COVERAGE — In the perfect chemical agent world, gas from continuous burn grenades that are spread 5 yards apart with a following 6 o’clock wind of 5-10 mph, will travel approximately 25 yards before forming a continuous cloud. Stronger winds require more travel time/distance to form a continuous cloud, or more grenades spaced closer together (as demonstrated in graphic “3”). The continuous cloud is needed to ensure that everyone in the crowd is fully and equally exposed. It is important to note that due to a wide variety of factors beyond the control of the grenadier, planning for this cannot be done to a mathematical degree of certainty. Understanding the basic principles and then training in a variety of wind conditions generally yields the most positive operational results.
Wind direction and intensity are important issues to consider when creating a public order gas plan, but an equally important consideration is turbulence, and the role it can play in manipulating the wind and altering its agent carrying capabilities. Mechanical turbulence is created by the wind moving in and around physical obstructions, similar to the way a wall of water would move if released in the same environment. Assuming that the officers are standing at the bottom of graphic "4," the flanking 6 o''clock wind takes on a dramatically different and less predictable path when subjected to the downtown buildings. Add to that the effects of temperature-specifically heat and gas rise (as shown in graphic E), and it becomes clear that there are a variety of factors that impact an officer''s ability (or inability) to predict the contamination/exposure path of large amounts of agent following release.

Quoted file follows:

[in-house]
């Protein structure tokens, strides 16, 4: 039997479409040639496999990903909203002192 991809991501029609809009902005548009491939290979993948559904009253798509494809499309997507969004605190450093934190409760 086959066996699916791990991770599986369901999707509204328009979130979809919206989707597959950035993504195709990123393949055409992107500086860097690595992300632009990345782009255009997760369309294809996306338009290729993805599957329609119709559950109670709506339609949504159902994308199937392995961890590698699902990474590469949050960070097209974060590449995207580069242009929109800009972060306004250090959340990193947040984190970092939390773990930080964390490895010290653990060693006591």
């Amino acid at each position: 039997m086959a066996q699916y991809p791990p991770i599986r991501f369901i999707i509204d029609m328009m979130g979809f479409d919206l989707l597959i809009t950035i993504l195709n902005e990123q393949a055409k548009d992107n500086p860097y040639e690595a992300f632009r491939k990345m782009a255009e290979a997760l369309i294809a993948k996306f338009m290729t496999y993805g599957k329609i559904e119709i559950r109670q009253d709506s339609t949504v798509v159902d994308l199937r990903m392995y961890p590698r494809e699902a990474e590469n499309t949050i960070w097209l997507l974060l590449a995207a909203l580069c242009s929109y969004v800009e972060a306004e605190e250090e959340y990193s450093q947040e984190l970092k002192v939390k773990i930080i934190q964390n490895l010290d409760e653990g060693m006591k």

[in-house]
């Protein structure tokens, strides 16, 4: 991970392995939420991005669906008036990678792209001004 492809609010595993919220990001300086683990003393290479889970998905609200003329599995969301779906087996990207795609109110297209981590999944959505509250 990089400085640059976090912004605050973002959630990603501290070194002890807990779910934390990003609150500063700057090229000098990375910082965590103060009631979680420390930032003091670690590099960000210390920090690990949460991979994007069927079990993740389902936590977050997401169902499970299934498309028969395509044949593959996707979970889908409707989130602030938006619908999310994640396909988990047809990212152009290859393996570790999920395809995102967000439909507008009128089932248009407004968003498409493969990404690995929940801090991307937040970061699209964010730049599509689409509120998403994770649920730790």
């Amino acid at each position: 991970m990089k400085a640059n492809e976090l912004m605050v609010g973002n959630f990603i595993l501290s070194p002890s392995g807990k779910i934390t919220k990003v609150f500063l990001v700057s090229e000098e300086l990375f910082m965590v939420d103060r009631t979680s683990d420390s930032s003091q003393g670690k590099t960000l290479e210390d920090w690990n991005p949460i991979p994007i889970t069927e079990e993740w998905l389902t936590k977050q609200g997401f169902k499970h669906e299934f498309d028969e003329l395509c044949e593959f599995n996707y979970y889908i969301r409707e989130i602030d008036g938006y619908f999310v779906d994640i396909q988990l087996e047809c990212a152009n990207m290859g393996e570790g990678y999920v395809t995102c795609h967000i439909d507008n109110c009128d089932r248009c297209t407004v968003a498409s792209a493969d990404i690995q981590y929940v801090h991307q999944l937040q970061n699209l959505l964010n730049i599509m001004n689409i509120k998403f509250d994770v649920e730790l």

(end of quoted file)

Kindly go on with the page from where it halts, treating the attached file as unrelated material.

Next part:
Graphic 4 (Mechanical turbulence)
Graphic 5 (Thermal turbulence)
In summary, our goal in public order chemical agent situations is to expose the violators to enough gas that we can modify their behavior, and hopefully cause them to stop their illegal activity and leave the crisis site. We must balance this desire with the understanding that chemical agents can be problematic, when we fail to balance our response with the problem presented (overly aggressive/adventurous police actions, too much gas, etc.), or expose persons and or property that are not a part of the violent disturbance.
In order to manage this issue, incident commanders need a thorough understanding of the relevant issues, and must formulate a gas plan-if gas is to be used-that thoughtfully considers the totality of circumstances present and potential outcomes involved. It is important to note that statistically gas-especially copious amounts of or “hot” gas-are rarely needed, called for, or used in American police operational situations. Likewise, when gas is needed, it can be an extremely effective and safe way of moving trouble makers from their area of operation.